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An Insider’s Look at Results: The Future of Pharmaceutical and Healthcare Marketing

Resultsbook_coverThe changing nature of the relationship between life science companies and their clients is a hot topic that comes up at our events. We recently had the pleasure of reading Results: The Future of Pharmaceutical and Healthcare Marketing, a new book about the top trends shaping how healthcare and pharma companies approach marketing in today’s rapidly evolving world, and jumped at the opportunity to interview its authors. Here’s what they had to say in response to our questions.

What were the primary catalysts that spurred you to write Results?

It is a perfect storm for healthcare with government regulation, payer consolidation, the patent cliff, digital disruption, personalized genome targeted medicines and other massive changes impacting healthcare. The industry feels like it is at the early stages of a massive disruption, which many thought was not possible, but it’s here. We felt the timing was right for providing brand managers and other marketers insights on both current and future trends and guidance on how to best navigate the waters.

Chapter One focuses on the localization of healthcare and the need to create more regionalized, targeted campaigns. To do so, you mention the “six Ps” of pharmaceutical marketing. Why are these particular factors given the most weight?

The six “P’s” that are often major drivers in pharmaceutical marketing, and vary greatly region by region, include:  Payer, Provider, Prescriber, Product, Place and Population. For most brands, there is no “one driver” that is consistent across the country. That is why a brand may have a 3% share in one region and a 12% share in another. Approaching all regions as if they were homogenous is a mistake, yet it is what many brands do. The factor that should be given the most weight and attention varies greatly region to region. In one geography, it may be the payer relationship. In another it might be the patient population and demographics. In another it might be the lack of a specialist in a given geography, etc… Regional marketing identifies what the key drivers to getting more market share are in each geography.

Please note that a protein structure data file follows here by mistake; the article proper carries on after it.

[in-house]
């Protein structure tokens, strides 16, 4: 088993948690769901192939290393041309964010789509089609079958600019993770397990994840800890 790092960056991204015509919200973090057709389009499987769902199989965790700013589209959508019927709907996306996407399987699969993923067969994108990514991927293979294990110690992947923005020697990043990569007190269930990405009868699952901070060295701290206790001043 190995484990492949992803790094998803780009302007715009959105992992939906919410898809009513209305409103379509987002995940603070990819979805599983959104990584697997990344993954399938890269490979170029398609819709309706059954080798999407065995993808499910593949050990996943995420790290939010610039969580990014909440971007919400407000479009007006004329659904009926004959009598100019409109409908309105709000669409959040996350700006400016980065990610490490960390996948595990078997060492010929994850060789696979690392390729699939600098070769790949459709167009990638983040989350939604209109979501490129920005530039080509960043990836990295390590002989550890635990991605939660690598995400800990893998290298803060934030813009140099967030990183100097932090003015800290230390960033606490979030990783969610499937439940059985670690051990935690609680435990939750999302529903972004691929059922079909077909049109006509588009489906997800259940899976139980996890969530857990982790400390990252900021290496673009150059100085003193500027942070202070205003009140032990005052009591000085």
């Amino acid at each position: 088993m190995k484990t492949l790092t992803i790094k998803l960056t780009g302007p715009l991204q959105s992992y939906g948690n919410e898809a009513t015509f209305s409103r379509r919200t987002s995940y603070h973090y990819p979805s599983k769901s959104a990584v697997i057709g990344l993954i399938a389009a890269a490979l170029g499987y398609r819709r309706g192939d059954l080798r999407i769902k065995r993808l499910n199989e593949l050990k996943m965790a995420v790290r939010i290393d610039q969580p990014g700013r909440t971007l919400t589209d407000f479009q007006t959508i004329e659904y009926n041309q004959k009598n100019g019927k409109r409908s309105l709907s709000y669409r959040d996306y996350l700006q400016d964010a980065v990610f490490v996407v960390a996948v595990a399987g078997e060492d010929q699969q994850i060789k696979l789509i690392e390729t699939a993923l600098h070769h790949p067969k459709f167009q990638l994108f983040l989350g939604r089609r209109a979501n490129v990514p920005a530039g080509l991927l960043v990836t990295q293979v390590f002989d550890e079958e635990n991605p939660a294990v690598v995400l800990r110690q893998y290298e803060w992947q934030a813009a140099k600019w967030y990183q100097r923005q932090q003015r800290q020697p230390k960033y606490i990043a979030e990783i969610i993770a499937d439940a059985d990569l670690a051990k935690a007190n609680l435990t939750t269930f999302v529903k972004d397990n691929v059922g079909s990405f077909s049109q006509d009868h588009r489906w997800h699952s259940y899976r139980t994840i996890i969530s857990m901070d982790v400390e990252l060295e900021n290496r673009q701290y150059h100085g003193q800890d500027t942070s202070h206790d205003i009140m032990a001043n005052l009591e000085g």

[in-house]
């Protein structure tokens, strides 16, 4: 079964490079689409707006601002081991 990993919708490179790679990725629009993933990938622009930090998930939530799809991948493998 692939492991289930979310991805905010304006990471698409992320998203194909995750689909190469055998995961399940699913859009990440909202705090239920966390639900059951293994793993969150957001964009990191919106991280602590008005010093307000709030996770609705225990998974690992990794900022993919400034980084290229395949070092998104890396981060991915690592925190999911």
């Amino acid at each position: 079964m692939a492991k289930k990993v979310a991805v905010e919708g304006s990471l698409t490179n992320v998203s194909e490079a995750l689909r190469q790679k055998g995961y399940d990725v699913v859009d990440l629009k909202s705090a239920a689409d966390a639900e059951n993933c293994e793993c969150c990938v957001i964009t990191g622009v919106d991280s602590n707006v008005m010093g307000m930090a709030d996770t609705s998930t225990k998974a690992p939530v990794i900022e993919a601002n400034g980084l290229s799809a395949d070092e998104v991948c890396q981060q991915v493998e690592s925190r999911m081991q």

The importance of allocating your resources widely is a topic that emerges repeatedly in the book’s narrative. How has the industry handled allocating resources in today’s rapidly changing environment?

Resource allocation is improving, but pharma still lags most other industries on shifting their media spend to the far more efficient and measurable channel of digital. While many companies are investing in beyond-the-pill services and strategies, that shift is probably not happening fast enough or with enough scale to adapt to the changing payer landscape. Those companies that allocate more resources to moving beyond pill manufacturers toward a service-based digital healthcare company will create competitive advantage and separation from their competitors.

Big data plays a significant role in different types of marketing and our approach to care. In your opinion, how has big data changed the way we look at results?

From a marketer’s perspective, we are getting better at both measuring results of marketing efforts and analyzing those results to impact future promotional efforts. The next major advance will invoke personalizing both the content and timing of the delivery of those marketing messages. We will better use data for targeting and the measured results of our efforts will be fed back to improve targeting even further. This is happening today through quality CRM programs that are increasingly bridging the sales and marketing functions.

As the customer changes and we get more focus on IDNs, ACOs, large hospital systems, etc. where outcomes driven medicine and solutions will dominate, we need to also get better at working with these customers to harness real world outcomes data and how our brands, and their new accompanying services, impact those results. While we need to throttle our involvement in line with current regulations, this deeper expansion into the front lines of healthcare represents a unique opportunity for pharma to leverage its skill sets on big data analytics to support customers at all levels including the patients.

What do you hope readers will take away from your book?

We hope readers will discover useful tips for growing their brands and adapting to a changing landscape. Readers will walk away with some good ideas of how to leverage the areas of regional marketing, digital marketing, big data, to their advantage. They will get insights on the evolving systems of care and the changing customer landscape. The final chapter provides a view from marketers themselves, gathered through more than two dozen executive interviews. Their thinking helped shape the book overall, and the last chapter highlights their personal insights on the future of pharmaceutical and healthcare marketing.

Want to Learn More? Download a Free Chapter of Results

Results: The Future of Pharmaceutical and Healthcare Marketing is a read you don’t want to miss. Visit to register for a free download of a chapter on digital marketing. Registered site visitors have a chance to win a free copy of the book!


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